During my professional experience I have taught at many Drama Schools in London and internationally. I have also been heavily involved in the Drama School audition process at a top London Drama School, performing a leading role at all stages.

Places at Drama Schools in the UK are highly prized, and thousands of candidates apply each year for a limited number of places, so it’s important to ensure that you’re thoroughly prepared. It is my goal to remove a lot of the headache and guess work associated with your Drama School auditions by creating a step-by-step plan to take full control of the audition process.

Here is a brief guide to drama school audition preparation.

1.Choosing your speeches.

As a general rule most drama school auditions require the performer to memorise and perform several speeches to demonstrate their ability to learn, understand and entertainingly interpret material.  My advice is to take the total number of recommended speeches and to learn significantly more. This may seem excessive but there are several benefits to this approach.

Firstly, each speech you work on will develop at a different rate; the speech which seemed best in week one may feel a little stale in week three, and the speech which you were struggling with for the first few weeks may come alive in week four. By learning more than you are required to you greatly increase the chance that you have some material that seems fresh and exciting in your mind, and thus the greater the chance that you will impress!

Secondly, if you are fortunate enough to be recalled to successive rounds, it may be advantageous to offer the audition panel a wide variety of speeches with which they can assess and test your abilities. Some Drama Schools will have a policy of only working with those you have selected for audition, but it will show that you are hard working and enthusiastic if you have prepared significantly more than the minimum.

Don’t restrict yourself by limiting your choices to characters who fall too strictly within your age range. Most Drama Schools won’t want to see a twenty year old actor playing a seventy year old character because the attempt to portray this kind of age difference may mask the truth and honesty of your performance, or hide some of your natural physical qualities But it will be perfectly acceptable for a twenty year old actor to play someone in their mid thirtees. Many of the best female characters in Shakespeare’s cannon may be assumed to be older than most Drama School applicants but if it isn’t clearly stated in the text that a character is in their fifties, we can make a choice that they are in their twenties or thirtees. For example, I’ve heard many applicants say that Lady Macbeth is ‘too old’ for them to play, but the text doesn’t state her age, so it is plausible that she is in her mid to late twenties. King Lear would be an example of a character who is clearly well past middle age; choosing one of his speeches for a Drama School audition would not aid your application.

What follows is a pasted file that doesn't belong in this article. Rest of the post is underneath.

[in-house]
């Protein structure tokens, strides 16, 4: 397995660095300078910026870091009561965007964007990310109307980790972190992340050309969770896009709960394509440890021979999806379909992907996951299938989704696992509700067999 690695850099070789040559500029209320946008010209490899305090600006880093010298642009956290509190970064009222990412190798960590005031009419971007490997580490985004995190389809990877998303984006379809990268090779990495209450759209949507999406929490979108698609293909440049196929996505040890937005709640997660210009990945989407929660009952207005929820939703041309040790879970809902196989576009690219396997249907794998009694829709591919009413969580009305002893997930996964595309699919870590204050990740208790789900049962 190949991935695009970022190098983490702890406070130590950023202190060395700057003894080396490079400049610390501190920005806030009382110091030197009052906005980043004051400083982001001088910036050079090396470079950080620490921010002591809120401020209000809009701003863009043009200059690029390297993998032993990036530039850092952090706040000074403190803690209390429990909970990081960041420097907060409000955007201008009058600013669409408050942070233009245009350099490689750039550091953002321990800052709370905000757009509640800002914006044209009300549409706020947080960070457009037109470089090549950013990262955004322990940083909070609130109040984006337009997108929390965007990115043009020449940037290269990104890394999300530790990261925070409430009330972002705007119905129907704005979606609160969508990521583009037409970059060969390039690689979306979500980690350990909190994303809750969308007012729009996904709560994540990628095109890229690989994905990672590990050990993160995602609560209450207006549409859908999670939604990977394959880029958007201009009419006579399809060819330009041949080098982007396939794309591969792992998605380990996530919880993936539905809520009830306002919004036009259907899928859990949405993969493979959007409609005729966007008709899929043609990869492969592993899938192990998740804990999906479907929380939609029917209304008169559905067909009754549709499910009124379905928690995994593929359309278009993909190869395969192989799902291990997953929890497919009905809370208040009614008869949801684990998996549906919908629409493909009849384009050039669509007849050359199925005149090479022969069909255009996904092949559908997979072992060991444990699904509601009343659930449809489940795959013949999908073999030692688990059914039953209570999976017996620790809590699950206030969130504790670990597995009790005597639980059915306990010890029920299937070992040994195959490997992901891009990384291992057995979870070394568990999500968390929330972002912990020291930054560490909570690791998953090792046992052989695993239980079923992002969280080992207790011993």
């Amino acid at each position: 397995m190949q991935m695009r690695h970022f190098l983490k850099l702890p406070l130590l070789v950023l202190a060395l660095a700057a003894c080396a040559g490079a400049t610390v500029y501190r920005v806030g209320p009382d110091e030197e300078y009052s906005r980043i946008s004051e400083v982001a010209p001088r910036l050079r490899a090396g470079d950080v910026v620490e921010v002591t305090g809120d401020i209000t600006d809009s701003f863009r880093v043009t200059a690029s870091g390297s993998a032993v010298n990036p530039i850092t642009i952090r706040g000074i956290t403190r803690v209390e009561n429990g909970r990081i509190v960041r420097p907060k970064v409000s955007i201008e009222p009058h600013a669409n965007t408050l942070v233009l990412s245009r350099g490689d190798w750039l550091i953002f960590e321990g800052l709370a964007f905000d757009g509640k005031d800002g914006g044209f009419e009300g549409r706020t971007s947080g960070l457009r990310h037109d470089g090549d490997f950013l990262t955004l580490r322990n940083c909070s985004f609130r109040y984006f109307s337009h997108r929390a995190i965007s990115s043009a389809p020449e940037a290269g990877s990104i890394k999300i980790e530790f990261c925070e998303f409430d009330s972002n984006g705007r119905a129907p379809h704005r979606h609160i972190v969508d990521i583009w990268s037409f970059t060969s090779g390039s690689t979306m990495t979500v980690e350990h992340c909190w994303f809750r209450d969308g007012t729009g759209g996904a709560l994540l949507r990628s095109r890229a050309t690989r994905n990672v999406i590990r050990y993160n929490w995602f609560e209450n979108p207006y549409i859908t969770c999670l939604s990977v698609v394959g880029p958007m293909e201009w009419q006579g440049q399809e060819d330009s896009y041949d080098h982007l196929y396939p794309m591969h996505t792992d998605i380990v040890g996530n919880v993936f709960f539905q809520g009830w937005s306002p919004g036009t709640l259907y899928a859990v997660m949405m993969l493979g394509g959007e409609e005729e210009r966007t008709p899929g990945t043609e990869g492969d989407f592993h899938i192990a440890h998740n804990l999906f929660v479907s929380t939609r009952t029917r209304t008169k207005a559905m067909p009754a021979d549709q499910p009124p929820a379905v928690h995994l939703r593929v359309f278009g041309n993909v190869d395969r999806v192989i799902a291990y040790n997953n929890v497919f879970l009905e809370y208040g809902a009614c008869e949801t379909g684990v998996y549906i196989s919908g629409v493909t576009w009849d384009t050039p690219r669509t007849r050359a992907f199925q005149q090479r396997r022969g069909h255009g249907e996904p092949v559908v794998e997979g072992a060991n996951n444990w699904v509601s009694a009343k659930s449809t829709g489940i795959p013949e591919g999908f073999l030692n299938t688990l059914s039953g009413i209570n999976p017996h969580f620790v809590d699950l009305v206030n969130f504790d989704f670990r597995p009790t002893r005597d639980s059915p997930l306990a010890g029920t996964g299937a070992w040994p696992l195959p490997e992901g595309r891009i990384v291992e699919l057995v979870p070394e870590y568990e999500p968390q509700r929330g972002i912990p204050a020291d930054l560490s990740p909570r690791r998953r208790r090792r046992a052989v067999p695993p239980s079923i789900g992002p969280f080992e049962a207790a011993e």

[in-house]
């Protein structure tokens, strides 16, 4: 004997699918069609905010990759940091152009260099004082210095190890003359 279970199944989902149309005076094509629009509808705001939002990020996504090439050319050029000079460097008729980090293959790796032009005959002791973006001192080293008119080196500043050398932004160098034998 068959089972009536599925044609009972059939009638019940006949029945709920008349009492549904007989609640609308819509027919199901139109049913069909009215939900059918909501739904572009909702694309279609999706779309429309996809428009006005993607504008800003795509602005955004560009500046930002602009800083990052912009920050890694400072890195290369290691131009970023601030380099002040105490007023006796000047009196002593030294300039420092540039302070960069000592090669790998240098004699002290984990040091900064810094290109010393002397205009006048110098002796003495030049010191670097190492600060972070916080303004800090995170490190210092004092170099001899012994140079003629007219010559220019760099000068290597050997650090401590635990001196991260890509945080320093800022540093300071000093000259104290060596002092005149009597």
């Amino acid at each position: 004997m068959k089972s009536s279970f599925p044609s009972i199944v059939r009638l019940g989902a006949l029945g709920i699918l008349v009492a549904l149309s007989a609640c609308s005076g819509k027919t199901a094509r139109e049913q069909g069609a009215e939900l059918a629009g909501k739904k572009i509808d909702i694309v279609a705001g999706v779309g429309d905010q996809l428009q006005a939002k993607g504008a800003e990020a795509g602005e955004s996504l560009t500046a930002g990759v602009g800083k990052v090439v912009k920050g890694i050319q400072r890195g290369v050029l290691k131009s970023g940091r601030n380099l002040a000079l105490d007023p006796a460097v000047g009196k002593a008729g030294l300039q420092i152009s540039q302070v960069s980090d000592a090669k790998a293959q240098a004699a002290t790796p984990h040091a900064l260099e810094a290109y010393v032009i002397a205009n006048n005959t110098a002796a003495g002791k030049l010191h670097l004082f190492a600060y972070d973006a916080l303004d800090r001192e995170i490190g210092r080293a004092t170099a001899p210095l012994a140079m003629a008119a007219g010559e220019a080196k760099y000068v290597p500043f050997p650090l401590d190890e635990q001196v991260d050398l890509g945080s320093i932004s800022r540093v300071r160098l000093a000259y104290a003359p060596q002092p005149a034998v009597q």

Be wary of playing characters who are in an extreme state of mental decline; for example, Ophelia’s final appearance in Hamlet, or Lady Macbeth’s final appearance. I’m not saying you shouldn’t, but these are very challenging situations within which to find truth, especially for a young or novice actor.

2.Preparing Your speeches for your drama school audition.

Learn your text as information with meaning. What I mean by this is that the interpretation should remain flexible. I’ve worked with many clients who come with a speech where the intonation and stresses are learnt, along with the words and meaning. This means that any suggestions I make, or an audition panel at recall makes, will be extremely difficult to implement.

Your performance needs to be alive, you need to be exploring the specific situation of the character in the circumstances afresh, every time you run the speech. The words and meaning may stay the same but your character’s response to the situation should be allowed to change as you see the circumstance change. In this way the speech will evolve with every performance because you will be open to all possibilities that may arise.

I have seen many first round auditions which show great potential, only to see them rejected at the first recall due to a lack of flexibility in response to other actors or to suggested direction from the panel.


If you arrive with the sole intention of getting into Drama School your audition may reek of desperation or anxiety. The goal should be to entertain the panel with your truthful interpretation of a character in a specific situation, if you can do that successfully you are far more likely to succeed.

If you are trying to impress the panel, trying to be what you think they want to see in a candidate, you will not be focussed on what your character is trying to achieve within the scene.

Don’t try to second guess what they’re looking for; focus on your character’s aims and the way that the person or people your character is talking to are responding to your words and actions.

4.Enjoy yourself!

We act because we enjoy it. Your Drama School audition will be one of the most highly charged performances of your life. The panel will be focussed intently on every aspect of your performance, they will want you to do well; so enjoy the experience!

5.Don’t give up

If you don’t get in first time, try again! You can spend the year between auditions gaining life experience and improving your skills doing Fringe work, student films and going to classes. An audition panel will give you the respect you deserve if it’s your third or fourth year of applying. A professional actor will often receive many rejections between jobs; it’s a fundamental part of the job!

This is just a very brief guide to Drama School auditions; there is of course much more to making a successful application, but I hope I’ve covered the most common issues.

Good luck to you all!